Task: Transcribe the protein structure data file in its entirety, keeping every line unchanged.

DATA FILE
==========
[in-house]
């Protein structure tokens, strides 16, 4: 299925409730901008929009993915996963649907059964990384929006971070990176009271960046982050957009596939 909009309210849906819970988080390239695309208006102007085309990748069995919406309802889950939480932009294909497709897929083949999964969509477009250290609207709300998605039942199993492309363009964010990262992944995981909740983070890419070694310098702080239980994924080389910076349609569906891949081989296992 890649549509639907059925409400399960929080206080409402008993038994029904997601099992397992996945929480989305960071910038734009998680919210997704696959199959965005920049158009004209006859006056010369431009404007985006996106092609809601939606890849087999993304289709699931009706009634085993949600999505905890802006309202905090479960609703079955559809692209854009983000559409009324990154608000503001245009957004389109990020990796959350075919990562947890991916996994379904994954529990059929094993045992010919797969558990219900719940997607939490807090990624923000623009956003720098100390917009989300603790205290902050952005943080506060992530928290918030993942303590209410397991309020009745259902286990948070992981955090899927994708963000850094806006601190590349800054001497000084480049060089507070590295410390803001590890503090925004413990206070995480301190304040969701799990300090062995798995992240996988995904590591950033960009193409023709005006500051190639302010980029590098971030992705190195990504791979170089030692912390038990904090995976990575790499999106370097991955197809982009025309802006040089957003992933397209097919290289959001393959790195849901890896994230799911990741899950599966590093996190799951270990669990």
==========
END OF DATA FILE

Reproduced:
[in-house]
């Protein structure tokens, strides 16, 4: 299925409730901008929009993915996963649907059964990384929006971070990176009271960046982050957009596939 909009309210849906819970988080390239695309208006102007085309990748069995919406309802889950939480932009294909497709897929083949999964969509477009250290609207709300998605039942199993492309363009964010990262992944995981909740983070890419070694310098702080239980994924080389910076349609569906891949081989296992 890649549509639907059925409400399960929080206080409402008993038994029904997601099992397992996945929480989305960071910038734009998680919210997704696959199959965005920049158009004209006859006056010369431009404007985006996106092609809601939606890849087999993304289709699931009706009634085993949600999505905890802006309202905090479960609703079955559809692209854009983000559409009324990154608000503001245009957004389109990020990796959350075919990562947890991916996994379904994954529990059929094993045992010919797969558990219900719940997607939490807090990624923000623009956003720098100390917009989300603790205290902050952005943080506060992530928290918030993942303590209410397991309020009745259902286990948070992981955090899927994708963000850094806006601190590349800054001497000084480049060089507070590295410390803001590890503090925004413990206070995480301190304040969701799990300090062995798995992240996988995904590591950033960009193409023709005006500051190639302010980029590098971030992705190195990504791979170089030692912390038990904090995976990575790499999106370097991955197809982009025309802006040089957003992933397209097919290289959001393959790195849901890896994230799911990741899950599966590093996190799951270990669990």